Medical Devices

Smallest, lightest CPAP machine launches for sleep apnea patients on the go

Z1 | From Human Design Medical

Z1 | From Human Design Medical

Human Design Medical‘s Z1, which claims to be the smallest, lightest CPAP machine, hit the market Tuesday. It works with all CPAP masks. The target market? Sleep apnea patients on the go. Weighing in at only 10 ounces and palm-sized, it makes the industry standard look as clunky as a boombox with the advent of MP3 players. It is also quieter than the industry standard.

The Boston-based medical device company also sells a Power Shell that allows the device to be used with a battery–without plugging in. This allows for ultimate mobility–more while sleeping (no need to take the side of the bed by the outlet) and even for long flights–without a loud, plug-in device, it’s a possibility for sleep apnea patients who are jet set–or weekend camping trips. But that feature also adds safety: if there’s a power outage, the device automatically switches to its battery reserve.

The Z1’s Bluetooth technology also allows patients to view feedback on their breathing patterns. The device even uses an “algorithm that learns from your breathing pattern and relieves machine pressure on exhalation.”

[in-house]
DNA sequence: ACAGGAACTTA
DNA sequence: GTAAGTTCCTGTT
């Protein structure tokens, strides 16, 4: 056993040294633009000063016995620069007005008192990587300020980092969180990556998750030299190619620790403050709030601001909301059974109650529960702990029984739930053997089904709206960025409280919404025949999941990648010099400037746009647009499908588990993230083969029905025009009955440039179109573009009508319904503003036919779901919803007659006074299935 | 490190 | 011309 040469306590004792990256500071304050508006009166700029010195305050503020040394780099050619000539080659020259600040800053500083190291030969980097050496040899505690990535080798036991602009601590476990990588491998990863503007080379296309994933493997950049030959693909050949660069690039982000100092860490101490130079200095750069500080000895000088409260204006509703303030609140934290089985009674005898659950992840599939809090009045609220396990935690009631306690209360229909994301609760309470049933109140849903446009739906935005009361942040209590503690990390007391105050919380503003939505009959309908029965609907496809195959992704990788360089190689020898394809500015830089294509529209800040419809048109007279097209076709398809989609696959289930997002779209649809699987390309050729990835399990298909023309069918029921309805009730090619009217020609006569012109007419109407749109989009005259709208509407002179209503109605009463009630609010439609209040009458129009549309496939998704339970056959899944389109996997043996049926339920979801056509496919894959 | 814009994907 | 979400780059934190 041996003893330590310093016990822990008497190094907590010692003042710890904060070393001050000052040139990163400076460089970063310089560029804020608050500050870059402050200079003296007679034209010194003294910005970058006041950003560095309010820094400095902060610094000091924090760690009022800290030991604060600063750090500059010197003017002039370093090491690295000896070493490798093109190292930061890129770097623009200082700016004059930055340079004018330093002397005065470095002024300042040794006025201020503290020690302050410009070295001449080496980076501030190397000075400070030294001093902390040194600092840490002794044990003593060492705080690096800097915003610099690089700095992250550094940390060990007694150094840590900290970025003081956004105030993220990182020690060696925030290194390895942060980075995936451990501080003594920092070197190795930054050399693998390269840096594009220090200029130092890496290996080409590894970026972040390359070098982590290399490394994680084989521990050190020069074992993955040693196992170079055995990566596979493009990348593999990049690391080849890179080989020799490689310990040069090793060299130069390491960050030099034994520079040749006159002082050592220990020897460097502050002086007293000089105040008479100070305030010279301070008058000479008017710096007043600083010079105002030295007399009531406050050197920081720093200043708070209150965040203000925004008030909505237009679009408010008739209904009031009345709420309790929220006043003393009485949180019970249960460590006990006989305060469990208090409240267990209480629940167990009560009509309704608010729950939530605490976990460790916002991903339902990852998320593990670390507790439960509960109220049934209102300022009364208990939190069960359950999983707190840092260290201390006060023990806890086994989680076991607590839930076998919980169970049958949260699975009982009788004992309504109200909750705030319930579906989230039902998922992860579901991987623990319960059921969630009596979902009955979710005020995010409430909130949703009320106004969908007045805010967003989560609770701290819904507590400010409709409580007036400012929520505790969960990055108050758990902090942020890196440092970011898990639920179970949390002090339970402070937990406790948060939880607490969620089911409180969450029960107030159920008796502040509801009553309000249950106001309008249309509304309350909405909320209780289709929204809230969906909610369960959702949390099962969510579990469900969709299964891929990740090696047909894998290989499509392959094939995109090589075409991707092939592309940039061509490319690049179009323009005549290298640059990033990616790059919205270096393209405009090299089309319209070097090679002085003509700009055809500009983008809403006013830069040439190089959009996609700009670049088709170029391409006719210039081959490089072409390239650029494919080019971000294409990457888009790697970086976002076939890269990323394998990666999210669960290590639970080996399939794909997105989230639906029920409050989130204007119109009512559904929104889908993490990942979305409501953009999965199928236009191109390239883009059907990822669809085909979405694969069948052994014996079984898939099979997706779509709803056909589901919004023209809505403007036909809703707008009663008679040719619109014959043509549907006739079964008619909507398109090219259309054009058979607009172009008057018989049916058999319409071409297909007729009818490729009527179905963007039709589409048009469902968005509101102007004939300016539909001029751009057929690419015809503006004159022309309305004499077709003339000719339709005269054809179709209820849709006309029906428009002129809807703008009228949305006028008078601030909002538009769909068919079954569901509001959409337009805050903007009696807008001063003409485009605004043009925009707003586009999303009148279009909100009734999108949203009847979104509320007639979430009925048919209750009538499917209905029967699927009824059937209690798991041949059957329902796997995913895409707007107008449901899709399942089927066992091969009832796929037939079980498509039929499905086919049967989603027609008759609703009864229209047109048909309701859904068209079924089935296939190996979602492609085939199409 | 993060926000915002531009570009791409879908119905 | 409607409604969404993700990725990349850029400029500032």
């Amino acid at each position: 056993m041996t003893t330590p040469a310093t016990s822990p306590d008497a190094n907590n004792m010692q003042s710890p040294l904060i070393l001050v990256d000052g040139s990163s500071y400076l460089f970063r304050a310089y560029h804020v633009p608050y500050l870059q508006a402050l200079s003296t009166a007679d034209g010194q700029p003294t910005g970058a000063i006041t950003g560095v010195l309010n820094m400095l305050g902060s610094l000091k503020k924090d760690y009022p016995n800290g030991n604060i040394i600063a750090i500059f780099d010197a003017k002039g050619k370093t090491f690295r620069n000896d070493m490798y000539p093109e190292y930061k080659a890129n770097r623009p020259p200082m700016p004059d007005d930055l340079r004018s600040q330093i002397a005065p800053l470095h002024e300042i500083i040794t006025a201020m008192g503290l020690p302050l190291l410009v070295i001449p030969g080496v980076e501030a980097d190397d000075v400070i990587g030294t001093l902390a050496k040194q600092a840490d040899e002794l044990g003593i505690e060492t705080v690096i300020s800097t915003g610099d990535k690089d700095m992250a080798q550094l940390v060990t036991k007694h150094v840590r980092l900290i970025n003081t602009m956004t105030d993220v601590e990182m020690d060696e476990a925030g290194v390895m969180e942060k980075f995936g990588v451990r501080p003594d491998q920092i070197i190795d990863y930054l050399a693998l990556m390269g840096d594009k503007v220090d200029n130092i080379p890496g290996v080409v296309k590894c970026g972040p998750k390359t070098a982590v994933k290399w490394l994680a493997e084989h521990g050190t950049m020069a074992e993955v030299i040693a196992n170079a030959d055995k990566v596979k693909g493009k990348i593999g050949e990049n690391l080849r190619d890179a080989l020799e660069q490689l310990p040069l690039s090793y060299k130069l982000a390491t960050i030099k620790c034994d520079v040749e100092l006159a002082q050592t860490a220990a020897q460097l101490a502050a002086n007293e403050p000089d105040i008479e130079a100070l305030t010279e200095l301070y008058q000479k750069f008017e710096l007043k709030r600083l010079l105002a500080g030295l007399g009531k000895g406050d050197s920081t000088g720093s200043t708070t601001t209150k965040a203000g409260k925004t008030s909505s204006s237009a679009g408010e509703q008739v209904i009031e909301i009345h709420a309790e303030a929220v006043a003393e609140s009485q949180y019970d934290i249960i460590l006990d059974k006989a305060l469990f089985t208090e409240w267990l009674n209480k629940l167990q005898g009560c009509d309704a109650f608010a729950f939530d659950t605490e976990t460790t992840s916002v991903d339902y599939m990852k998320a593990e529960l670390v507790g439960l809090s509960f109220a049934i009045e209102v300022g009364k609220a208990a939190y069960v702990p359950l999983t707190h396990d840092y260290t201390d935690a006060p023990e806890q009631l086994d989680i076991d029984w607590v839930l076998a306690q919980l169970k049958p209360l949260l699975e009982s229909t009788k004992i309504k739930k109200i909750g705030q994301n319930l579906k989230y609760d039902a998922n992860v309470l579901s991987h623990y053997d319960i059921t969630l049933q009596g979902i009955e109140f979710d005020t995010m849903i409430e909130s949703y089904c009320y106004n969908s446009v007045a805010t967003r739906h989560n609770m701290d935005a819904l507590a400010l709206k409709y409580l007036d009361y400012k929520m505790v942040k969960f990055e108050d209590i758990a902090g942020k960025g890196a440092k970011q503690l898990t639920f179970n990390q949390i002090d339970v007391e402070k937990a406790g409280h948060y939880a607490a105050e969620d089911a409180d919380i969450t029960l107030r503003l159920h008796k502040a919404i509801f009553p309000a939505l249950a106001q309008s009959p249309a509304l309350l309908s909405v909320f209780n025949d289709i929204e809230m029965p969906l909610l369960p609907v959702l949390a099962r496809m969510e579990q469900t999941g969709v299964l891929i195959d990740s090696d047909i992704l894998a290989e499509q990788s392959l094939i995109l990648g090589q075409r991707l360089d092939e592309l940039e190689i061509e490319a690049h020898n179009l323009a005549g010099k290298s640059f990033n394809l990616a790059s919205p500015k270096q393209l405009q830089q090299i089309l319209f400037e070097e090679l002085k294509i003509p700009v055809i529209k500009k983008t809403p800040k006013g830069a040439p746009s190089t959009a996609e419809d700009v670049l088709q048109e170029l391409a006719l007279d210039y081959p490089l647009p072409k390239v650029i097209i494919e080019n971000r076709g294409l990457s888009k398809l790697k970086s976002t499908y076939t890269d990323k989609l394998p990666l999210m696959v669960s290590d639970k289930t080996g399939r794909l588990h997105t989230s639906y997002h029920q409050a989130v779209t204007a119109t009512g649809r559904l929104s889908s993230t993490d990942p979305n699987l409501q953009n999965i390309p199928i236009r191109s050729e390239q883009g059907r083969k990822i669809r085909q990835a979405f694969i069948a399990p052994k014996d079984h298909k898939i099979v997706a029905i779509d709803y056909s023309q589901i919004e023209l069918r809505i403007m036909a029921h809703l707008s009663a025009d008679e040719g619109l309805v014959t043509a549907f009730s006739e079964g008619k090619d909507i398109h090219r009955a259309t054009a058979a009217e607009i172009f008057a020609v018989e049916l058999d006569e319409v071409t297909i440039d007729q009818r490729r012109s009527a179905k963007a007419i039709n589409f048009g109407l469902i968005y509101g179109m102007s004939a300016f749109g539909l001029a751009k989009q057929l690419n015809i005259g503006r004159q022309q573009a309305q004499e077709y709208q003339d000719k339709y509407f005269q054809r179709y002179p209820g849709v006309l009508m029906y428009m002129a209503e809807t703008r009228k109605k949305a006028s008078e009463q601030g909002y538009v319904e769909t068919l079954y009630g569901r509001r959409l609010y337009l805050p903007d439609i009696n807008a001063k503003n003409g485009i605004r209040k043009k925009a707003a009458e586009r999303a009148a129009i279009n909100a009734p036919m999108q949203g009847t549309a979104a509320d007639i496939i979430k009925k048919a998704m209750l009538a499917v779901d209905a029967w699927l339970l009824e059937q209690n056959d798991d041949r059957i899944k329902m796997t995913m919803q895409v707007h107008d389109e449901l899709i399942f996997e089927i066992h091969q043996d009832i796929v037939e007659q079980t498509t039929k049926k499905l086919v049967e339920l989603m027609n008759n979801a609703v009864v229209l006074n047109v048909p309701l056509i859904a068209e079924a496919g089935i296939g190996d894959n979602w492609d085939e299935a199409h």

According to the company website:

The Z1 is data-capable and records all information on events and compliance. With our free software*, data is presented in a user-friendly interface where you can track your progress.

“We think that if we can engage device users in a more meaningful way – and create products that they actually like to use – we can be an integral part of their lifestyle and improve their quality of life,” SVP of Sales and Marketing Steve Moore said in a press release.

That integration will be important. While CPAPs are the standard of care for sleep apnea patients, compliance is the biggest issue. (After 12 months using the CPAP device, compliance among American patients is about 26 percent, according to Frost & Sullivan.) This kind of innovative device takes away some of the edge of a medical appearance, plus the bothersome sound. It will be interesting to see results in the future on how this human-centered design impacts compliance. (Or if it’s the mask that’s the main deterrent.)

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